The world of ear attachments is now a fairly complicated one, and any decision-making tree based on the premise that you actually want to buy something with which to process audible content is going to be fairly complex. For starters, what are you going to use your headphones for - portable audio, gaming, listening to music? Do you want earbuds to keep the travel bag to a minimum, or do you want folding cans for a compromise? Do you need a microphone on the side to talk to your buddies in Counter-Strike, or are you more concerned with having noise-cancelling circuitry to drown out the sound of the office air conditioning?
There is also another choice - do you want something with just a jack on the end, or do you want it as USB? If you're running a desktop or a laptop, you will almost certainly have headphone out and mic in jacks running off your soundcard, whether it's a X-Fi or simply integrated motherboard sound. This is a fairly uncomplicated method of setting up your sound ins and outs. However, what if you want something a little more sophisticated?
On your decision making tree of audio add-ons, I'm going to assume that you've gone down the tree which says 'desktop PC', then 'gaming', then probably also online. This is where this set of cans could be perfect for you. Because it uses USB, it shows up in Device Manager on Windows as a separate sound device. If you're using Skype or another VoIP application, you can set it to use the DSP-500 specifically, rather than your normal audio device. This means a couple of things. One is that you don't have to keep unplugging your headphones to plug your speakers back in when you're listening to music. The second is that you can continue to have the sound from your game pump out the speakers, whilst using the headset to listen and chat to your friends over VoIP - making for great team communication in whatever game you happen to be in. This is, unashamedly, the Xbox Live approach.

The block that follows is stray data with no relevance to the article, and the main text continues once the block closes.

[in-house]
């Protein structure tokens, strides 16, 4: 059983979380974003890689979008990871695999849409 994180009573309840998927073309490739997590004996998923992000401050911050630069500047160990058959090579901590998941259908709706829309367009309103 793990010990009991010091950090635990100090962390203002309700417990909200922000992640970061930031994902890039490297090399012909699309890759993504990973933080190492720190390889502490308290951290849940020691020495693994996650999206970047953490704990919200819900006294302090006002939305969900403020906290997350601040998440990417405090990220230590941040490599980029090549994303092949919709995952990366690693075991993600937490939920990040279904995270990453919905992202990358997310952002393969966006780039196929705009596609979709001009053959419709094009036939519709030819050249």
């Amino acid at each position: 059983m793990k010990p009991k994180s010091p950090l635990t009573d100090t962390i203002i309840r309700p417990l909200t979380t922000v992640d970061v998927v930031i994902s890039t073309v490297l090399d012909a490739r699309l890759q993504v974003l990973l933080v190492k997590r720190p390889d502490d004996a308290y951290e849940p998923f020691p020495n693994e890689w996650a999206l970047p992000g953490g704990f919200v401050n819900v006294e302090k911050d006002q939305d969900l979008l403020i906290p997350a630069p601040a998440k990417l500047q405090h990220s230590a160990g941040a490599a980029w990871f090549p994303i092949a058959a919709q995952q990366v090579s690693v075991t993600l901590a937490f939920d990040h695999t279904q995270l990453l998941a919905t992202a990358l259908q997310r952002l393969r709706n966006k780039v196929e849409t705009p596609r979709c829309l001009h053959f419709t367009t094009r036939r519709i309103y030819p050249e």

Some may balk at this idea. If you're one of them, no worries - but this is where the separate USB connection of the headset really comes into its own. Thankfully, the USB is more than easy to set up - although it comes with a driver disc, we found that we didn't require it in either Windows XP or Mac OSX. In both these operating systems, simply plugging in allowed the operating system to recognise and configure the headset correctly.
With that feature out of the way, what do these things actually sound like?